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How to keep up with the washing when raining

South east Queensland has been wet on and off for the past month or more. Listening to the news this morning I hear that most of the eastern coastal suburbs of Australia are also experience rainfall.  I hope we see an end to all the flash floods, water spouts and damaging winds soon.  However, with all this wet weather it’s hard to get the washing dry.

I had a very busy week last week helping my Dad move into his new home so I didn’t keep on top of my washing, today is wet and my dirty washing pile is overflowing.

How to keep up with the washing when raining

The clothes dryer would be the obvious choice if you have one, but it can easily and drastically increase your electricity bill.

I have a little wall mounted clothes line in the laundry, Grundtal from Ikea.  I use this mostly to dry school uniforms and swimmers, usually whatever I put on this is dry within 8-12 hours.  However, during the wet weather it does take longer and this isn’t big enough for a full load.

I keep a clothes airer next to my washing line, I find it easier to peg socks and underwear on here and I always seem to have more than what will fit on the line so having this extra space is great.  When it’s raining I bring it into the garage to dry the clothes, they usually dry the same day.

In our old house we had an old hills hoist, it was at the back of the property also up a few steps from the patio, too far from the house, I couldn’t hear the babies if they were to start crying.  So hubby installed a extendable clothes line under our patio.  This was great, close to the house and also handy when raining as the clothes were protected from the weather.

Hills 4 Line Extendable Clothesline

So when we have continuous rain I will leave the sheets on the bed for an extra few days and only wash what is really necessary and  what will fit on the clothes airer.  When I wake in the morning and see a glimpse of sunshine I head straight to the laundry and start washing so I can get it onto the line.  As my mother in law always says when the sun is shining…. it’s a good drying day!!

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  • Rae

    Totally impossible to get anything dried! A weekend away has not helped.ReplyCancel

    • This weather here on the Gold Coast is so on and off, raining one minute sunshine the next. Hope you can get it dry soon.ReplyCancel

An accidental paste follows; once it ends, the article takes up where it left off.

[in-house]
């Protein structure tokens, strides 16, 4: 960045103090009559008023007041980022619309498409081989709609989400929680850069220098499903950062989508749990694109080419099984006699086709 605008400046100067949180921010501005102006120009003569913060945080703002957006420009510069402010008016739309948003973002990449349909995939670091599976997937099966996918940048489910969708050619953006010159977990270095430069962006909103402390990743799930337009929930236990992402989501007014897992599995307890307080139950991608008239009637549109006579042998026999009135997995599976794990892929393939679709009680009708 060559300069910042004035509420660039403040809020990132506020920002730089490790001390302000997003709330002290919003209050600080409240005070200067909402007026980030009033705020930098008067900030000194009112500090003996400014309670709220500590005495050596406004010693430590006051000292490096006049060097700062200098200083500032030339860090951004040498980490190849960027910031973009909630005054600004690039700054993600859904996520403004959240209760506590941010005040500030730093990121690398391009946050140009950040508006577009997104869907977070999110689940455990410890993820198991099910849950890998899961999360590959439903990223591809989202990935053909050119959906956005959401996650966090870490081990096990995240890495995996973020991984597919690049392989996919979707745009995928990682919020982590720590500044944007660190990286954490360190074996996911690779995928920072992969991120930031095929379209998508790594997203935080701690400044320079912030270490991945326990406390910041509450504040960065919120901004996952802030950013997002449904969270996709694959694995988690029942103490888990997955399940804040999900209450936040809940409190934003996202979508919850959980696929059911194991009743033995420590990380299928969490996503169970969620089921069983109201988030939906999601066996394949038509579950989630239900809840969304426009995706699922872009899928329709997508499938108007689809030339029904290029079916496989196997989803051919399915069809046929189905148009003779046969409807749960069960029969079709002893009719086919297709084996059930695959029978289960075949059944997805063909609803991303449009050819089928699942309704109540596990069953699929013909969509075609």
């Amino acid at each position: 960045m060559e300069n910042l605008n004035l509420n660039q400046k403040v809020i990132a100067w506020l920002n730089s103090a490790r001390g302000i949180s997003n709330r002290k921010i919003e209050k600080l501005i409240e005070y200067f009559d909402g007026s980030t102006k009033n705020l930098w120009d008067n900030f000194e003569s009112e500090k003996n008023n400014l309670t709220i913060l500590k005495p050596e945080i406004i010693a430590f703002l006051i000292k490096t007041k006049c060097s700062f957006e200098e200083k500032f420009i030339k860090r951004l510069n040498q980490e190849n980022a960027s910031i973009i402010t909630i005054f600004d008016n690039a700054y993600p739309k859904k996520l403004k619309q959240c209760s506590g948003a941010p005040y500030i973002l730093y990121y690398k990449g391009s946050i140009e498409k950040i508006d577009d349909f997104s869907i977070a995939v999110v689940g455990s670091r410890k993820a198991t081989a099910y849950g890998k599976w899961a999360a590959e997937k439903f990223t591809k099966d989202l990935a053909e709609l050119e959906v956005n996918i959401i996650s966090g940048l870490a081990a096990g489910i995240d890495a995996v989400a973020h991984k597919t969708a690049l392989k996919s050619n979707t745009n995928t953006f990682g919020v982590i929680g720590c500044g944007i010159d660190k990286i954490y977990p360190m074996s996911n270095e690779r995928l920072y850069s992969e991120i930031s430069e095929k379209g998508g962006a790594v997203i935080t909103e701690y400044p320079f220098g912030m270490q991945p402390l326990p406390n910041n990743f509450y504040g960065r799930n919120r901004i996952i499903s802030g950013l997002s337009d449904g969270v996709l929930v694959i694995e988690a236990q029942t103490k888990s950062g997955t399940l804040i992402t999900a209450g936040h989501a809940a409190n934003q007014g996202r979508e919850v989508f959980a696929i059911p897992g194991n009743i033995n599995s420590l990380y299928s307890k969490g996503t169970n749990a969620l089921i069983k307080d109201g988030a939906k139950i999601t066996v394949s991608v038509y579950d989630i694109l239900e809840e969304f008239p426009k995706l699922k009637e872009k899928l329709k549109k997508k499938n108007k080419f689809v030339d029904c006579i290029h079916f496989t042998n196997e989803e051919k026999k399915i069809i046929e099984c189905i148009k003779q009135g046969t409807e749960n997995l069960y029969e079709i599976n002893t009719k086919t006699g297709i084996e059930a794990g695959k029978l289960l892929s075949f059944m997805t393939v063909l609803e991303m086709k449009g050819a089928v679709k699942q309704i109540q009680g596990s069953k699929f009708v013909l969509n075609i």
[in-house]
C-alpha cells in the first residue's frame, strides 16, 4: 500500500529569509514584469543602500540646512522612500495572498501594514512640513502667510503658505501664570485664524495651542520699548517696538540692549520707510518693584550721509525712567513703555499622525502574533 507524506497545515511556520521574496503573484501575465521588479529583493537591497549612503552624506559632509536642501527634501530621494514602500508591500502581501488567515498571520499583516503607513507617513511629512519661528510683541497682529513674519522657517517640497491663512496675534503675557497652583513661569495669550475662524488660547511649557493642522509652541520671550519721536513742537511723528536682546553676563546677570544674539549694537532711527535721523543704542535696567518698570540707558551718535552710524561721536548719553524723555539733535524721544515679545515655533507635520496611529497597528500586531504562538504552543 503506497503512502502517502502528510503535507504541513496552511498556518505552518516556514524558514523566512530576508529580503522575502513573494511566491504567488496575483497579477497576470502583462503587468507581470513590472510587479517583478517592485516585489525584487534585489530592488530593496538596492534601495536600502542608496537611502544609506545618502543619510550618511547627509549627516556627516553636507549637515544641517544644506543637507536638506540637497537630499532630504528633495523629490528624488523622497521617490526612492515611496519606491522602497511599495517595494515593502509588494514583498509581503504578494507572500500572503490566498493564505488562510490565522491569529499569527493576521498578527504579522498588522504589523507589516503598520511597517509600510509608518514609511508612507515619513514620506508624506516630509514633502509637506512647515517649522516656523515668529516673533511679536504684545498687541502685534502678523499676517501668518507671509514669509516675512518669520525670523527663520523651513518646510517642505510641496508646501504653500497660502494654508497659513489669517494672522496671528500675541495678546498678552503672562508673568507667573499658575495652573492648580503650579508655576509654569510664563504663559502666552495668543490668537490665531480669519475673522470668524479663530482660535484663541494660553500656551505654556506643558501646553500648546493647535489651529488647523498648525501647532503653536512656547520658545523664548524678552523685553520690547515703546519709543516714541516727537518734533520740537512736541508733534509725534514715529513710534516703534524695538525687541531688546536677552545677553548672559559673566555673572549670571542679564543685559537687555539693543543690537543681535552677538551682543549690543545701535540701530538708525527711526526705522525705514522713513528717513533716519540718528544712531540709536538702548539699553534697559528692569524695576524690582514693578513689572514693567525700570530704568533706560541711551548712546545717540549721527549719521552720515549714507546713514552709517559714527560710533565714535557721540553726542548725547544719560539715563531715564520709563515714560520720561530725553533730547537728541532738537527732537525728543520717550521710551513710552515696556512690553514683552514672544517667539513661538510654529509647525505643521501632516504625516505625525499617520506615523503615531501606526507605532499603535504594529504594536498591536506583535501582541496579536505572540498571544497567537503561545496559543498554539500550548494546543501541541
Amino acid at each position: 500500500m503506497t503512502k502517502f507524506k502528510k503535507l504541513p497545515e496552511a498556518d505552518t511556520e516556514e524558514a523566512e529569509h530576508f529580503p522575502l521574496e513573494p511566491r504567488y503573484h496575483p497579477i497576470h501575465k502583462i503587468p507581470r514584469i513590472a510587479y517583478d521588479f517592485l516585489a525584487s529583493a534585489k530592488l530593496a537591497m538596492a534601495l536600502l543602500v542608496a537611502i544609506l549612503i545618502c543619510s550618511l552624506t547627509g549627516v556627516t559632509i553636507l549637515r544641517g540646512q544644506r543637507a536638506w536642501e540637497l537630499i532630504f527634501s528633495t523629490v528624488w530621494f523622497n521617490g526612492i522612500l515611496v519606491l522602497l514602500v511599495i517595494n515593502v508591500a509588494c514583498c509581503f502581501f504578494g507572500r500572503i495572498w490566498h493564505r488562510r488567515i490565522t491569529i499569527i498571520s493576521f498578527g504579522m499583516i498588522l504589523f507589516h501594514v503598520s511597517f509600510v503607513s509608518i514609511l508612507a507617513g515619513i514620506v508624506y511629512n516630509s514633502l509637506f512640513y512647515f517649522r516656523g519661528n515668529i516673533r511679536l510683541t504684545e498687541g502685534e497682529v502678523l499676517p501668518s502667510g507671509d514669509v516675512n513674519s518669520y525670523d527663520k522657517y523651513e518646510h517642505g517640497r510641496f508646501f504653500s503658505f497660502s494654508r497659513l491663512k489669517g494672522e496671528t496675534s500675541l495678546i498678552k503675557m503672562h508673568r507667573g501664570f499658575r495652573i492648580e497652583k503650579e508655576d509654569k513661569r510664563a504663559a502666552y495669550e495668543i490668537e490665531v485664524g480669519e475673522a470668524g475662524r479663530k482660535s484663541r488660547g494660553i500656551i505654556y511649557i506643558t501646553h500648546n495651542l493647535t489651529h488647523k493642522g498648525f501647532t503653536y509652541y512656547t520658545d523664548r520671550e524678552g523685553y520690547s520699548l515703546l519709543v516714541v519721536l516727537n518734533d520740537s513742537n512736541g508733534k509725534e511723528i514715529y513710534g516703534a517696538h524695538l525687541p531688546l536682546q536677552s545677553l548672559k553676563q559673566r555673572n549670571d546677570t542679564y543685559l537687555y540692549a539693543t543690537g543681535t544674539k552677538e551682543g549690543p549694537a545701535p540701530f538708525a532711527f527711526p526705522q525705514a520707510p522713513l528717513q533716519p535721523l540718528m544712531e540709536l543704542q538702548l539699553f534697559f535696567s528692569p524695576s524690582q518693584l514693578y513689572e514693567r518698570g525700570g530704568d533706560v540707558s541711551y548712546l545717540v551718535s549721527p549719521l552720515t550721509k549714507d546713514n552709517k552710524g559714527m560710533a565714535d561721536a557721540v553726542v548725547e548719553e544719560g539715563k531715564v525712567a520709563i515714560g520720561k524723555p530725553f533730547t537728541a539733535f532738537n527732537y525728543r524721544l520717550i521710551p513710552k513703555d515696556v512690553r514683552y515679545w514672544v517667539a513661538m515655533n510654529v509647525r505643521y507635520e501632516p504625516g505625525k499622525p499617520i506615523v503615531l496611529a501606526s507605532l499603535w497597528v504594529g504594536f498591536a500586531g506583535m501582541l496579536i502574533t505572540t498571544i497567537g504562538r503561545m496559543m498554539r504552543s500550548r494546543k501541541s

• I mentioned on your facebook post…try tumblemonkey dryerballs…they cut your clothes dryer time drastically (if you have to use them)..and lets face it..doesnt matter how organised you are sometimes you just need to use your dryer to get things dry in time…I have a facebook page and website http://www.tumblemonkeyhandmade.comReplyCancel

  • Rachel

    I love your organised laundry but want to know where you got your baskets from, as all the ones I find are too small (I have four children).ReplyCancel

  • [email protected]

    Our climates are so different! In my part of Canada, we have a few months where drying outside is impossible … how I would love to use a clothes line all year long!ReplyCancel

  • Melissa

    I use 2 of those Ikea drying racks in my laundry and it holds a full load from my front loader. We don’t have a clothesline at the moment and these are working great. I dry our towels on a clothes airer, only issue I have is drying sheets but I’ve found a portable clothesline in Bunnings and will get one soon.ReplyCancel

  • Nat

    I am renting so only have a standing airer, but whenever I have to dry clothes on it in the garage (our undercover area is tiny and would get wet) they take a long time to dry & are a bit smelly?ReplyCancel

    • DonnaE

      I dry on the airer overnight and only do 15-20 minutes in the dryer with ones of those Fluffy brand dryer pads. That tends to release the wrinkles AND makes them smell nice!ReplyCancel

  • Angela